2016 is an important year for Washington on the Brazos State Historic Site; not only is it the 180th anniversary of the signing of the Texas Declaration of Independence from Mexico in 1836 at Washington on the Brazos, but it will also be the state park’s 100th birthday. It was March 2, 1836 when 59 delegates bravely met in Washington, Texas, to make a formal declaration of independence from Mexico. From 1836 until 1846, the Republic of Texas existed as a separate nation.
To commemorate the 180th anniversary of Texas Independence, the three entities that administer and support the site—Texas Parks & Wildlife Dept (TPWD), Blinn College, and Washington on the Brazos State Park Association—are planning some Texas-sized celebrations.
Texas Independence Day Celebration is an annual two-day celebration, from 10am to 5pm, Saturday, March 5, and Sunday, March 6, on the expansive 293-acre park grounds and its attractions: Independence Hall, replica of the site where representatives wrote the Texas Declaration of Independence; Star of the Republic Museum, collections and programs honoring history of early Texans, administered by Blinn College; and Barrington Living History Farm, where interpreters dress, work, and farm as did the original residents of this homestead. The birthday celebration features live music, food, traditional crafts, living history presentations, historical encampments, and commemorative programs so guests can experience life in Texas in 1836.
Admission fees are waived for the site’s attractions during the TIDC weekend celebration. Admission to the grounds, on-site shuttles, and parking are also free.
The Star of the Republic Museum at WOB will celebrate the 180th anniversary with its new exhibit “A Legacy of Leadership: The Signers of the Texas Declaration of Independence.” Elected as delegates to the Constitutional Convention in 1836, these men determined the future of Texas. The exhibit will focus on their roles as leaders and includes personal artifacts such as Sam Maverick’s buckskins, a cameo of Michel Menard, oil portraits of Stephen Blount and his wife, and many others items. The Museum will also offer a sneak peek at the new Pioneer Playroom, which will open on March 12. The playroom will simulate a Texas frontier homestead, with inside and outside features. It will allow children to immerse themselves in the role of pioneers through role-playing, interactive experiences, and a variety of learning styles such as loading a covered wagon, dressing in period clothing, or building a log cabin.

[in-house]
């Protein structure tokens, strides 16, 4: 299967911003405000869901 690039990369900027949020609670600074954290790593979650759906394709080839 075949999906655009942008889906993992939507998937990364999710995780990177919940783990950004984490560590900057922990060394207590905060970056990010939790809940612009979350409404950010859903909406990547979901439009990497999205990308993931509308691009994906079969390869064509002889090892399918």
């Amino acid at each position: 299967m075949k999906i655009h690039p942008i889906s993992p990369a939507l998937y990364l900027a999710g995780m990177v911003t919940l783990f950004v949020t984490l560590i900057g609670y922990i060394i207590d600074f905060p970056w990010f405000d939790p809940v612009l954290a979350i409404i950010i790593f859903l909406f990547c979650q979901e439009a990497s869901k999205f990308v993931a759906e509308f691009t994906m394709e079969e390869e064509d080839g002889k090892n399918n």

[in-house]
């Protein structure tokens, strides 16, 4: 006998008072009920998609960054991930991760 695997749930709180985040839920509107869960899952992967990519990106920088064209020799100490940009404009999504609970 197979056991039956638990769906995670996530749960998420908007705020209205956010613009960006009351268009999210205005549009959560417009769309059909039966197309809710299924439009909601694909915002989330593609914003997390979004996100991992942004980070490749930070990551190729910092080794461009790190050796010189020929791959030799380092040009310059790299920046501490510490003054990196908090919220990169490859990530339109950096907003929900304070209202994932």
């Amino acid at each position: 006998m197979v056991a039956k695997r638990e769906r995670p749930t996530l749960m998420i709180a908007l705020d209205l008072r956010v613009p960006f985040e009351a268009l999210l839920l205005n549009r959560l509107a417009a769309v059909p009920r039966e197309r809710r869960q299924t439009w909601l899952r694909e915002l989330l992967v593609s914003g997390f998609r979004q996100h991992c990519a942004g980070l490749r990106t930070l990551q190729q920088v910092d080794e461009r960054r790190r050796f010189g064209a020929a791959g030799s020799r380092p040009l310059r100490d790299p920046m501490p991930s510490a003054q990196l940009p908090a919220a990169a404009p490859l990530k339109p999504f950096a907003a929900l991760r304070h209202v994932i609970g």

“Ride for Texas Independence” Riders on horseback will make their way down La Bahia Road and into the Washington on the Brazos State Historic Site to deliver letters from Alamo commander William Barret Travis to Washington on the Brazos, timed in conjunction with the annual Texas Independence Day Celebration at the state park.
Interpretive staff riding on horseback will retrace the route couriers traveled in 1836, while dressed in period clothing and using riding tack authentic to the era. The 12-day ride will begin on February 24, on the grounds of the Alamo and travel through towns including Seguin, Gonzales, Shiner, San Felipe, Belmont, Sublime, Altair, and Beard until reaching WOB on Saturday, March 5.
The horsemen will deliver reproductions of two of the eight letters Travis sent out while the Alamo was under siege. The well known “Victory or Death” letter was penned on February 24, 1836, to “The People of Texas and All Americans In The World” in which he declared: “I shall never surrender or retreat. Then, I call on you in the name of Liberty, of patriotism, & everything dear to the American character, to come to our aid, with all dispatch……If this call is neglected, I am determined to sustain myself as long as possible & die like a soldier who never forgets what is due to his own honor & that of his country –VICTORY OR DEATH.”
The second letter was written on March 3, 1836, to Jesse Grimes, delegate at the Convention of 1836 and signer of the Texas Declaration of Independence, in which he declared: “Let the Convention go on and make a declaration of independence, and we will then understand, and the world will understand, what we are fighting for. If independence is not declared, I shall lay down my arms, and so will the men under my command.”
Updates on all festivities, including TIDC and the 180th celebrations, are continually posted at www.wheretexasbecametexas.org. The public can contact firstname.lastname@example.org or call (936) 878-2214 for more information.